Estimated reading time: 2 minutes, 34 seconds

I’m so excited that you’re interested in Cynefin because I want to geek out about this. Thanks for the invitation to do so on your blog. I’m sure by now you are very familiar with the various graphic representations of the framework. In the foundations course I took with Cognitive Edge last year they walked us through an introductory activity that demonstrated how they build a Cynefin model contexualized to a given system.

I was working with a table team of folks from Boeing and Washington state government, so we needed a system we all had experience with. They asked us to think of a time we had experience with needing health care and all the decisions that went into care and treatment. We wrote the decisions as “story fragments” on sticky notes, jotting things like “got a second opinion,” “chose my doctor based on a recommendation,” “decided to discontinue use of steroid.” When we had a table full of sticky notes, they gave us a blank piece of chart paper with a simple categorization statement on each corner.* The bottom right corner, the simple domain, was something like, “specific rules or instructions had to be followed.” The top right corner, the complicated domain, was something like, “had to consult experts or review sets of good practices.” The top left corner, the complex domain, was, “had to experiment or try a few things to see what worked.” The final corner, the bottom left, represented the chaotic domain where we “had to make decisions to manage a crisis.”

The paper was still blank at this point because the last step of this activity was to create an authentic Cynefin Framework by stringing yarn between the different domains based on the stories that landed in each quadrant of the paper. To get to that point we had to take all of our sticky notes and put them in somewhere on the paper, with the fragments that were the clearest examples of each domain going in the extreme corners and the fragments we were unsure how to place landing in the center of the paper, which would represent disorder when the model was finished.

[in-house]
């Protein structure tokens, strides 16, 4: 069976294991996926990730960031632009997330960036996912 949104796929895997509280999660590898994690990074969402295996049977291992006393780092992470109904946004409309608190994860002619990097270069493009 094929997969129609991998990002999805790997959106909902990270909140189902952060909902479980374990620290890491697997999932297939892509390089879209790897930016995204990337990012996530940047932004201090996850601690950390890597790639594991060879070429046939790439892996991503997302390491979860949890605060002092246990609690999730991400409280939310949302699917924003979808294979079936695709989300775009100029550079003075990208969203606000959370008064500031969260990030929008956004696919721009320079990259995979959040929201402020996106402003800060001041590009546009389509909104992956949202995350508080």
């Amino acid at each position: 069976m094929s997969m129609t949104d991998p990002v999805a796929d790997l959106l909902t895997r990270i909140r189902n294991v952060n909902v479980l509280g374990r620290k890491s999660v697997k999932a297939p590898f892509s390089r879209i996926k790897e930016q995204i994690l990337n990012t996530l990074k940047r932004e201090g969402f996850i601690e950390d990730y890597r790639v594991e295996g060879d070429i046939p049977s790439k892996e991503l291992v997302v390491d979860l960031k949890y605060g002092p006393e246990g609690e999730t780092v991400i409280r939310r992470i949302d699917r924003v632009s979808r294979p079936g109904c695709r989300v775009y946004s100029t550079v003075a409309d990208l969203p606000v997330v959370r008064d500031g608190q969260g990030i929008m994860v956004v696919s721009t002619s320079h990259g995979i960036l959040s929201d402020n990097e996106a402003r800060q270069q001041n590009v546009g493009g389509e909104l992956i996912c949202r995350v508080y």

Anyway, I could have sworn I took a picture of our model but apparently I did some housecleaning in Google photos and deleted it– whoops. What I do have is the method paper behind the activity, which I will send you. The health care example was a great way to start for us because none of us were talking about our own areas of expertise, which helped us think about the framework without our biases coming into play. This simple activity, which may have taken us 90 minutes by the time we strung our yarn on the paper, hung our charts on the wall, and gallery walked the room, is one way Cognitive Edge helps develop models of systems with various organizations. The idea is that you can’t create a model of a human system using technology (or any other means really) because the only model of the system is the system itself due to the complexity of human systems. Hence the need for this type of sensemaking activity.

*On the method paper I’m sending you this key part is called “define a number of relevant heuristics and an exemplar story for each sub-domain to define that sub-domain for the issue at hand.”